A Journey In Inner-Mongolia
“What you have begun, you must finish, and what you’re looking for, find it!”, with these words and his best wishes my lama friend bade me farewell in Peking (Beijing) in March 1948, when I started on a trip to Inner Mongolia with my French colleague, a sinologist like me. As a young Dutch diplomat (China was my first post) I had the good fortune of heading for half a year the Embassy office in the former northern capital. My district covered the whole North of China, including Inner Mongolia, and so, though we had no national interests there whatever (who had?), I told myself that I was only fulfilling an official duty by visiting that territory…
But sitting on the Baotou-bound train I asked myself what I was looking for on this trip, what my purpose was. Did I have any purpose apart from the journey itself? Perhaps nothing more, I thought, nor less, than to lose myself in the vast, timeless and soundless space of the green grasslands, and to learn something about those nomads who were forever trekking through the steppe with their flocks, their horses and camels. My companion, Georges Perruche, was a tall, quiet, intelligent Frenchman with a great sense of humour and an endless reservoir of risky jokes, which in any case saved me from ‘losing myself’ altogether in the vast, etc. space. Like me, Georges had long been interested in the Mongols and read a lot about them.
Soon the imposing Great Chinese Wall loomed up, a centuries-old weather-worn bastion rising high from the hills and the ash-grey plain. Space seemingly without life, a moonscape, a void without end. The only human beings were a few camel-drivers accompanying a heavily laden caravan. In the background the paleblue mountains, and nearer by a silvery glistening river, later on a single tree here and there, a mud cabin or a walled-in hamlet. The landscape was monotonous but so vast, so grand that it filled us with a lasting impression. It felt as if we found ourselves in prehistoric times. The gently sloping hills rising from the steppe looked like ancient, giant animals which languidly and softly breathing had laid themselves down to sleep.
On the train we met three nice Americans, agricultural experts, also going to Baotou, where they had their own transport, so-called weapons-carriers (large jeeps). We gladly accepted their invitation to join them. Baotou was one of the dullest, poorest places imaginable, only coming to life when a caravan arrived. Grey, mostly mud houses with rectangular fore- or inner courts, some sort of caravanserais. There was very little traffic in the badly or hardly paved streets: some camels and donkeys, a occasional jeep or truck throwing up a cloud of dust.
Our American friends took us in their jeep to Gong Miao, some 120 km. west of Baotou in the valley of the Yellow River. It was the only place where the Chinese government allowed the Mongols to have their own “autonomous” government. After driving only some 30 kilometers, we saw to our surprise a magnificent lama monastery rising from the plain, the Hunterun süme. The buildings stood perpendicular, in the Tibetan style, white with a red upper edge, with flat roofs on which gold-coloured Buddhist symbols were outlined against a sky of the purest blue. Soon we discovered we had in some way passed a national border, for the lamas knew no Chinese, let alone a western language. Now our interpreter came into his own. We were of course offered the ceremonial tea, to enjoy which one needs years of constant training.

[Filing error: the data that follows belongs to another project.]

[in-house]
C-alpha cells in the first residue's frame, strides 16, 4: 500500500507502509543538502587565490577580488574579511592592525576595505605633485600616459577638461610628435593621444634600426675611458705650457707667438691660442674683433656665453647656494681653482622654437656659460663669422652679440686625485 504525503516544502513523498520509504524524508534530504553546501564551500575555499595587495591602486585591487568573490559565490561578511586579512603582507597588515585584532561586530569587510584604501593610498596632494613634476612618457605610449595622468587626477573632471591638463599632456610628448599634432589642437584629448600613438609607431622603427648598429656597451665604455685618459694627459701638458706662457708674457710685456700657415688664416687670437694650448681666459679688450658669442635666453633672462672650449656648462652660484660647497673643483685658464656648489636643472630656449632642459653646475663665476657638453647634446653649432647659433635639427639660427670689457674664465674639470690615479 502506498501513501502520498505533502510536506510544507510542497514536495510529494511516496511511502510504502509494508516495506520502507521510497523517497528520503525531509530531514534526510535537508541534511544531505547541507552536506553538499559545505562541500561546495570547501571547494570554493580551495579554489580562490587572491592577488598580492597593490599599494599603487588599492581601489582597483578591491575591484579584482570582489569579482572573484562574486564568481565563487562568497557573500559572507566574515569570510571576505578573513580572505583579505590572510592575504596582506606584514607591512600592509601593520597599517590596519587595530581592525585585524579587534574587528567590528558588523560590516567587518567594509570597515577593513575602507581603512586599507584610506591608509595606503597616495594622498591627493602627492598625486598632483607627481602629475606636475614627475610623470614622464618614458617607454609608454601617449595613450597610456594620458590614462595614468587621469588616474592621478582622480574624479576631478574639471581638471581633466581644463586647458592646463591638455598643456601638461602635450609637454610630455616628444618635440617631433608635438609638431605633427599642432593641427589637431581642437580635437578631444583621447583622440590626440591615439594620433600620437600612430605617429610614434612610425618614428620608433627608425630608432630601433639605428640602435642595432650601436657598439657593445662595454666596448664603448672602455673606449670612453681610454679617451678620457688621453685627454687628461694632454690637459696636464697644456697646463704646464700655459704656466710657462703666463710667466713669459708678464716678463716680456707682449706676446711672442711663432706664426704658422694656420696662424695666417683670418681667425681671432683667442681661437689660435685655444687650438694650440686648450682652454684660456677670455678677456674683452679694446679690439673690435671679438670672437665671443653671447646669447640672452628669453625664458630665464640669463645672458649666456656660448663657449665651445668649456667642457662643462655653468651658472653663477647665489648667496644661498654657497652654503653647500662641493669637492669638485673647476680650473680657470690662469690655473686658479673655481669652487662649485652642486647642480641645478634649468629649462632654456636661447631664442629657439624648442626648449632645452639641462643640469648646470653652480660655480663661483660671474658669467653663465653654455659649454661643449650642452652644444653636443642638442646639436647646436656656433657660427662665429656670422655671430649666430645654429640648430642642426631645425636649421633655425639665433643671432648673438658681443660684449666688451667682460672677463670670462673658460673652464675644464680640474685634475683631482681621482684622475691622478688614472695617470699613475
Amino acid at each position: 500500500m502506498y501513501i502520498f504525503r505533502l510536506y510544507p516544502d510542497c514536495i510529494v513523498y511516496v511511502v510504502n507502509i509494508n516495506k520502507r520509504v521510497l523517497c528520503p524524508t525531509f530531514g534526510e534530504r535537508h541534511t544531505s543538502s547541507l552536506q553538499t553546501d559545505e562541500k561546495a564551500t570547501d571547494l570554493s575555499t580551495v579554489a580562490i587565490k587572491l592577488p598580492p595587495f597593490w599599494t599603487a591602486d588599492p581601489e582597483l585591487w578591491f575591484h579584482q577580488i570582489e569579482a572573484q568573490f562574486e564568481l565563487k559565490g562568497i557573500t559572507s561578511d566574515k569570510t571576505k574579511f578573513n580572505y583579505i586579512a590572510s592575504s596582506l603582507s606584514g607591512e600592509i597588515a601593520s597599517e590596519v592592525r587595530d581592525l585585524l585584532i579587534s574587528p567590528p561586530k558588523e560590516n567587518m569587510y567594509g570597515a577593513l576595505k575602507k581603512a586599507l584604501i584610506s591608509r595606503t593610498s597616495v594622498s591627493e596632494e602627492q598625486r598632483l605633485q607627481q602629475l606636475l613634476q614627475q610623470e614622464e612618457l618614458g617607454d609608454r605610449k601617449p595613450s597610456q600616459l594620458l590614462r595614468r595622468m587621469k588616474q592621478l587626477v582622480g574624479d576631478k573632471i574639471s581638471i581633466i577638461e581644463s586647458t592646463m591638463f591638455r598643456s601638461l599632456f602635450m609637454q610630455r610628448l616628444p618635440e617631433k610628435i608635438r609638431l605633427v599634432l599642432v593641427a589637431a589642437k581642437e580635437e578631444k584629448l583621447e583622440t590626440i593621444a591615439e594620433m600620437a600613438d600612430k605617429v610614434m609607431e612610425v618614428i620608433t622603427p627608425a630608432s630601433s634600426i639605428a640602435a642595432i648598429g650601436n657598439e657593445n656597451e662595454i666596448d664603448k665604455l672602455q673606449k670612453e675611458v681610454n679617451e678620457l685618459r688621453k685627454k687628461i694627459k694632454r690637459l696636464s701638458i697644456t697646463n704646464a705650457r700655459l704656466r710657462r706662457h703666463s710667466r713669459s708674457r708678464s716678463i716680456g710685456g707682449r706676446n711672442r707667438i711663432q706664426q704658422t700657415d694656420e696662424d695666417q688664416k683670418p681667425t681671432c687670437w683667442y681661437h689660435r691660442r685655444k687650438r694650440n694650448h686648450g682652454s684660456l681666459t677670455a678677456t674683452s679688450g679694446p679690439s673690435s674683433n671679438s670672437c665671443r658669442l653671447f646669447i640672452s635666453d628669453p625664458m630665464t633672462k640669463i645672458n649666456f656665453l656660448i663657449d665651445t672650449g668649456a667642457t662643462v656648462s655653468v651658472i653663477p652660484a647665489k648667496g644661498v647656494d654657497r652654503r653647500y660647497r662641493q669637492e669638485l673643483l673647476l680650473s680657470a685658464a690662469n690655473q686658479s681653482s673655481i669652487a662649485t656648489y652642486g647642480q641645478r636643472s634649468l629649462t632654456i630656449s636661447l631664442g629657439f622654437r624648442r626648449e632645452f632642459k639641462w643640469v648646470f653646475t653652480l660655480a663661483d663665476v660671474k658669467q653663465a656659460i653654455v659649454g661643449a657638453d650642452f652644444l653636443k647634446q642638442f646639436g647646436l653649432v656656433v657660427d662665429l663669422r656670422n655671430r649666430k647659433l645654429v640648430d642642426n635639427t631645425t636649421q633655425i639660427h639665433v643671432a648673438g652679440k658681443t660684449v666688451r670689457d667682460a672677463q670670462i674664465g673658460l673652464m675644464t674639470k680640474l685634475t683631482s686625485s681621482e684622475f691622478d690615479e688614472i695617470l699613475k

The abbot, a frail figure in a red-yellow robe, with the wise eyes of some one who has seen a great deal of suffering, and extremely thin, almost transparent hands, spoke at our request about his faith. As a Buddhist, he was full of compassion about the human lot: “Life is a concatenation of sufferings, of ignorance and incomprehension. We are surrounded by darkness and mutually antagonistic forces. Our suffering is the result of our wordly desire. Who recognizes this, who rejects this desire and world of illusions, who exerts himself to purify his mind and shows compassion for his fellow human beings, he will ultimately be freed from the dark chaos. Enlightenment, the ultimate perfection of the soundless, radiant Void will be his share.” We were impressed. After a long silence Georges asked what he thought of the situation in which his people found itself. We knew it was rather desperate. The Chinese were invading their territories, ploughing their grasslands and lording it over them. The abbot gave a diplomatic answer: “In the world around us people focus mainly on acquiring possessions, material prosperity. As Buddhists we learn that this aspiration is senseless and can only result in misery and destruction. We nomads too, we could become rich, slaves of our desire, but if we did, we’d lose our bond with nature and with the source of time and of creation. This primordial bond many other nations have lost, but we nomads of the steppe still possess it. That is our wealth.”
Gong Miao was a poor village and the “autonomous government” was neither autonomous nor a government, as we learnt from a trip on horseback into the mountains nearby, where we met with the Chahar-Mongol prince. He was a kind man without any power but had at least a beautiful wife with a splendid headdress of turquoise and red coral beads.